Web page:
She added that the sector thrives on turning disruption into opportunity for its retail clients.
A big part of that change has been driven by the emergence of the private equity (PE)-backed consolidators in recent years, with an estimated 41 PE-backed retailers currently seeking to execute acquisition strategies.
Propis suggested the PE-backed retailers are “a lot of fun to work with”, providing opportunities for wholesalers to help them focus on organic growth versus just acquired growth.
Carrington suggested that despite the PE takeover of many retail firms and the high volume of consolidation from those platforms, new entrants keep flowing in.
She added that PE “keeps it diverse and keeps us on our toes”.
Monks sought to differentiate between PE-backed integrators and aggregators among PE-backed retailers.
“Where you’ve got an integrator that’s going to have a more focused placement strategy, they’re going to look at wholesale consolidation, so you’ve got to be at the ready to respond there and really understand what whose specialties are and the channels in which that business will flow to us,” he commented.
“And then from an aggregator perspective, it’s really just understanding those acquisitions … in a lot of cases with some smaller acquisitions we may not know that firm at all, so is there a way for us to get a little more intel from the acquirer as to where the business is getting placed and how we should be aligning ourselves to make sure we’re ready to receive it,” the Sompo International executive continued.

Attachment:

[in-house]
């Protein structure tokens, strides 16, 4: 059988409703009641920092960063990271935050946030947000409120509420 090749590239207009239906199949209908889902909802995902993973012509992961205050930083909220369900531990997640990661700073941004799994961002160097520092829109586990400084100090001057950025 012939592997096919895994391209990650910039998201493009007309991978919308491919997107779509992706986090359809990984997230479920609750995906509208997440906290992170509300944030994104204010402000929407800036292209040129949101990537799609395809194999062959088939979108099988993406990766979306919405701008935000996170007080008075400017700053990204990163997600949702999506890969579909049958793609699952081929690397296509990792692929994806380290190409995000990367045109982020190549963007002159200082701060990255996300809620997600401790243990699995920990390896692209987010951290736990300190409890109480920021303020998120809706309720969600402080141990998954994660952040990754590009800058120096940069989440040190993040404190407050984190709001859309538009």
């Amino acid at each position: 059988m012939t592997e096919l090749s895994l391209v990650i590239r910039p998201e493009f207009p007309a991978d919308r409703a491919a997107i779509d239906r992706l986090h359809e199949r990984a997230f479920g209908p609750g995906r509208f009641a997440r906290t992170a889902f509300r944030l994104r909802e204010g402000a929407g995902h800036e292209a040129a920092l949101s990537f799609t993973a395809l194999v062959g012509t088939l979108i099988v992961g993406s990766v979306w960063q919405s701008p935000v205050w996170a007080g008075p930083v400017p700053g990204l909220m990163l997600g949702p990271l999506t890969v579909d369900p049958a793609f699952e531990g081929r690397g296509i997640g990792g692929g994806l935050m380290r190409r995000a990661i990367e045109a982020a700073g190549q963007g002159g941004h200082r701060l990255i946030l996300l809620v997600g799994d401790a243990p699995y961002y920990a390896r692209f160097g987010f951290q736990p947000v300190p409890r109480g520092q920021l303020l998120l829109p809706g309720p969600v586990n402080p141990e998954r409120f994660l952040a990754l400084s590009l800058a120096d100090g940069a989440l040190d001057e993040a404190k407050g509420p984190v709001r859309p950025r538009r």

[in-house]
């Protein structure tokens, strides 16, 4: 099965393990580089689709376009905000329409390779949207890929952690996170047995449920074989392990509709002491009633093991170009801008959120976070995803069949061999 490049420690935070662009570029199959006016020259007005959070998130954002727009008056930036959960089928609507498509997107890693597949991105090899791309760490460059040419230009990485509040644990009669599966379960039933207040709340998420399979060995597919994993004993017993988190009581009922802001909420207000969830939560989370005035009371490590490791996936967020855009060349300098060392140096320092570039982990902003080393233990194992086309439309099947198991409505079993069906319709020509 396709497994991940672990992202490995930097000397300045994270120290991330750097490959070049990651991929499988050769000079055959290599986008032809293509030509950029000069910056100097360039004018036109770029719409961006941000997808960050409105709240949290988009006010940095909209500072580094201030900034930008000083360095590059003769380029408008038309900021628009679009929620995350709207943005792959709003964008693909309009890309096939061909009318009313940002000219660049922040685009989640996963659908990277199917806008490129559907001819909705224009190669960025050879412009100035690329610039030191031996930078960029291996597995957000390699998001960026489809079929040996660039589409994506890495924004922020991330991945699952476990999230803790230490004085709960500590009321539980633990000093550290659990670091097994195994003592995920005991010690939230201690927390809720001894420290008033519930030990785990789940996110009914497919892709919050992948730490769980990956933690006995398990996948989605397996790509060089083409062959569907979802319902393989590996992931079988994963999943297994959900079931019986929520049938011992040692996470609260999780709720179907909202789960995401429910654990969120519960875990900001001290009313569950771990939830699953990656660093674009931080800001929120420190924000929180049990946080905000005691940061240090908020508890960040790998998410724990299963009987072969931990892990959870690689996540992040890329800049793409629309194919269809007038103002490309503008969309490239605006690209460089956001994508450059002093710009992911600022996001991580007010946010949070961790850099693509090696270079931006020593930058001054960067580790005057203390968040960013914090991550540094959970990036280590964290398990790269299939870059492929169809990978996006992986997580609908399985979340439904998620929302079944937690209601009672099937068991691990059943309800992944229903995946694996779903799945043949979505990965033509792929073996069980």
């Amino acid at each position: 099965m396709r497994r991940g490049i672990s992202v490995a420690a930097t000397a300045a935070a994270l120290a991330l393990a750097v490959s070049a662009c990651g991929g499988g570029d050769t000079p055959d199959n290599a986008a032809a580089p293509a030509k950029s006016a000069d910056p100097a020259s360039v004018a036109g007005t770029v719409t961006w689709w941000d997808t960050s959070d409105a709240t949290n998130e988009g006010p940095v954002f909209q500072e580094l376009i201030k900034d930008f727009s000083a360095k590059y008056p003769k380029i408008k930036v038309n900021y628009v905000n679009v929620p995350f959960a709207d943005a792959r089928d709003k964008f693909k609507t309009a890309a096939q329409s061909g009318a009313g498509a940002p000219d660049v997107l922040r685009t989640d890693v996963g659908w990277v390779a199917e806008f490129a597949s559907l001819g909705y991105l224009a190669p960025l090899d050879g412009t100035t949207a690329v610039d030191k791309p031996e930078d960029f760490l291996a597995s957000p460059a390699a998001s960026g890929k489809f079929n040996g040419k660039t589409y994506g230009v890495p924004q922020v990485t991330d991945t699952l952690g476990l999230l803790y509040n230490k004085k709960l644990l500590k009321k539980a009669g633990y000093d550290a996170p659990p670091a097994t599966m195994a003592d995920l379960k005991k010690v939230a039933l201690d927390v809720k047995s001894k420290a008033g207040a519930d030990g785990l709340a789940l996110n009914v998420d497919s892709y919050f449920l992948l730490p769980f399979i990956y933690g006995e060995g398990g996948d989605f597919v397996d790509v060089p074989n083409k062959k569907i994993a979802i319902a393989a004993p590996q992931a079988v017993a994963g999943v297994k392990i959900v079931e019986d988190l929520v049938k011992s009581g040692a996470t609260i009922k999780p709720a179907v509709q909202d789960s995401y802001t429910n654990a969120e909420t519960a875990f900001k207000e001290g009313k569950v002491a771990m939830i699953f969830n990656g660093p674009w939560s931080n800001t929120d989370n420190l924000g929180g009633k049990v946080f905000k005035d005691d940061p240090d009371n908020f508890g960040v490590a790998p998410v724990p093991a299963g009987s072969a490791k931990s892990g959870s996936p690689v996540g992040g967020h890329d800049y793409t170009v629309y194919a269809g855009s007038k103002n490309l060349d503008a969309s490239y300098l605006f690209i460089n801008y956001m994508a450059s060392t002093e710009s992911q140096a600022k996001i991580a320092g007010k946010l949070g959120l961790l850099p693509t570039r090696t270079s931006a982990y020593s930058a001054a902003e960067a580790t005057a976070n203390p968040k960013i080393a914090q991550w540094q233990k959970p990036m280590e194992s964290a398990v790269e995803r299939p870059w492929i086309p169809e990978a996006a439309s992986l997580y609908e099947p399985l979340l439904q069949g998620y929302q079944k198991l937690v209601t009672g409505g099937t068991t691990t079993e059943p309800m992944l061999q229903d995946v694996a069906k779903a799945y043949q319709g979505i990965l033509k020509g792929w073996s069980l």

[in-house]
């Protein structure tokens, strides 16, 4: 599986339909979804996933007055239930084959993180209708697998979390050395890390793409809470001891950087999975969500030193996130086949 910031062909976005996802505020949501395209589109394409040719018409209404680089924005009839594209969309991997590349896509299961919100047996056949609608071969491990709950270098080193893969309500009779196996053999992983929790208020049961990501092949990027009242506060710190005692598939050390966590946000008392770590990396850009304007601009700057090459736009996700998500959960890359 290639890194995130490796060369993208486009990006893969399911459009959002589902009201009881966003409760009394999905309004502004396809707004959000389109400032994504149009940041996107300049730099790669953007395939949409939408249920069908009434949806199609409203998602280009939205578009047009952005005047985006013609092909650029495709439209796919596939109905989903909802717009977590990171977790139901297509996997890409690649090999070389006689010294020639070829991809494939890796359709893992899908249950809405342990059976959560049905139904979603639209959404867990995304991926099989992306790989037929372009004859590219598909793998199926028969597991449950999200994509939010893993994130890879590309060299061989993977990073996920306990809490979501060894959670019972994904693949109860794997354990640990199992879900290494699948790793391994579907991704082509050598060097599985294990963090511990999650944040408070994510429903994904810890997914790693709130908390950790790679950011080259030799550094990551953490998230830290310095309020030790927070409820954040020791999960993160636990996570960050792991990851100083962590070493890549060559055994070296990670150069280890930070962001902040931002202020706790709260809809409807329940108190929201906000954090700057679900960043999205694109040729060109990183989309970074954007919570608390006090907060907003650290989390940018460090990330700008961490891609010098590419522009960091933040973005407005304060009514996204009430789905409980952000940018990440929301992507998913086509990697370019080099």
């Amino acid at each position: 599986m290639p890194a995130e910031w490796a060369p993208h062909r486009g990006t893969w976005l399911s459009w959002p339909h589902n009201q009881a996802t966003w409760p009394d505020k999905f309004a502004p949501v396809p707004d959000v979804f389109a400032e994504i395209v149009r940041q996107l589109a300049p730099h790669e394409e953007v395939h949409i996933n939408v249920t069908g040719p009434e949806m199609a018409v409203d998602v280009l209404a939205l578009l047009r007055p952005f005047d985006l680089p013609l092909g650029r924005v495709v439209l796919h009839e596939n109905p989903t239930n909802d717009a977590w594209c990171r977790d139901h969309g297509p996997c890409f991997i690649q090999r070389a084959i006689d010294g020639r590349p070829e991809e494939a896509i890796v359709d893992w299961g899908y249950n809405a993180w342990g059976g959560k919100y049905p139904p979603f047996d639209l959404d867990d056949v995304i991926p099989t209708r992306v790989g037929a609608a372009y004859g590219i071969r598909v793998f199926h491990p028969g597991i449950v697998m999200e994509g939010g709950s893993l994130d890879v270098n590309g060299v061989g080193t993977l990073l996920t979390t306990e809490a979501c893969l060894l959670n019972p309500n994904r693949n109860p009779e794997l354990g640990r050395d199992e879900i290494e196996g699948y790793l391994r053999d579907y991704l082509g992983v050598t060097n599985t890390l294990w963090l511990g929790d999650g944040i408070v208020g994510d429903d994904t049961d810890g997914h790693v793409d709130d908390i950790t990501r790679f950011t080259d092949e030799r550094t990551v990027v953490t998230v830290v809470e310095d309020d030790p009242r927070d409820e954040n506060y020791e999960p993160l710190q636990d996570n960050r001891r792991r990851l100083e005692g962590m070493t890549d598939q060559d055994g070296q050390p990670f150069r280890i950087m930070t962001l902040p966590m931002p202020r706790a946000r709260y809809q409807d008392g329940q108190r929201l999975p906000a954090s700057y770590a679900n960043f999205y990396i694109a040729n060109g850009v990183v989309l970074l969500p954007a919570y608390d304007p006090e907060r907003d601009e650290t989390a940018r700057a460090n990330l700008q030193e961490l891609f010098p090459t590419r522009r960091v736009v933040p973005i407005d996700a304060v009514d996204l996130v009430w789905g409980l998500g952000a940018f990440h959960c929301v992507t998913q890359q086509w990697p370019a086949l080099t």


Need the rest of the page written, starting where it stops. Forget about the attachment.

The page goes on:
Kodryanu said that data and analytics is also becoming more prevalent, with the days of going out marketing and entertaining not as effective anymore.
“It’s really got to be a lot more pointed and it’s got to be a lot more strategic and product driven,” she suggested.
On data and analytics she added: “It was always kind of there but you see the retail and the wholesale broker side starting to use that more and so carriers are leveraging that and using it to try to tap into the information.”